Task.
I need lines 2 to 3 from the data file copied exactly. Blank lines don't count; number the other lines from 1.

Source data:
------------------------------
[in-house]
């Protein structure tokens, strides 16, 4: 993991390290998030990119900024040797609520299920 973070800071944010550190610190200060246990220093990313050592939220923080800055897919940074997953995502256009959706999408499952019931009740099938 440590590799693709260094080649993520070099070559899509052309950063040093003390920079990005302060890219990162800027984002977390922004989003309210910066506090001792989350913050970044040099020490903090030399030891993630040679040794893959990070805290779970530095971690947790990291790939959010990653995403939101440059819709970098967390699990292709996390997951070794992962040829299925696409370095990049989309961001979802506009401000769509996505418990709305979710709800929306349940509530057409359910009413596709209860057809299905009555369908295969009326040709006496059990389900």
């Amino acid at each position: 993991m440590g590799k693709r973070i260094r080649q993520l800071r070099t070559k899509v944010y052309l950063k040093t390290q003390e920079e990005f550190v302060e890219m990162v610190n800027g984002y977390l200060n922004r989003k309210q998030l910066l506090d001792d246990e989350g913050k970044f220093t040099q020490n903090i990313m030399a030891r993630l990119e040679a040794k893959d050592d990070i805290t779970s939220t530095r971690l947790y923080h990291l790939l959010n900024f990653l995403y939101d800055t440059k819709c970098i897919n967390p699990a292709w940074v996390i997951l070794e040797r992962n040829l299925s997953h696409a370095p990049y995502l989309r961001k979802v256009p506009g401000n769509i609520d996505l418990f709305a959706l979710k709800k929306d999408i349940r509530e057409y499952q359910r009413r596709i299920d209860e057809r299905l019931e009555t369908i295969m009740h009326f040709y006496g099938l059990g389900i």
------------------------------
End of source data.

């Protein structure tokens, strides 16, 4: 993991390290998030990119900024040797609520299920 973070800071944010550190610190200060246990220093990313050592939220923080800055897919940074997953995502256009959706999408499952019931009740099938 440590590799693709260094080649993520070099070559899509052309950063040093003390920079990005302060890219990162800027984002977390922004989003309210910066506090001792989350913050970044040099020490903090030399030891993630040679040794893959990070805290779970530095971690947790990291790939959010990653995403939101440059819709970098967390699990292709996390997951070794992962040829299925696409370095990049989309961001979802506009401000769509996505418990709305979710709800929306349940509530057409359910009413596709209860057809299905009555369908295969009326040709006496059990389900």
């Amino acid at each position: 993991m440590g590799k693709r973070i260094r080649q993520l800071r070099t070559k899509v944010y052309l950063k040093t390290q003390e920079e990005f550190v302060e890219m990162v610190n800027g984002y977390l200060n922004r989003k309210q998030l910066l506090d001792d246990e989350g913050k970044f220093t040099q020490n903090i990313m030399a030891r993630l990119e040679a040794k893959d050592d990070i805290t779970s939220t530095r971690l947790y923080h990291l790939l959010n900024f990653l995403y939101d800055t440059k819709c970098i897919n967390p699990a292709w940074v996390i997951l070794e040797r992962n040829l299925s997953h696409a370095p990049y995502l989309r961001k979802v256009p506009g401000n769509i609520d996505l418990f709305a959706l979710k709800k929306d999408i349940r509530e057409y499952q359910r009413r596709i299920d209860e057809r299905l019931e009555t369908i295969m009740h009326f040709y006496g099938l059990g389900i």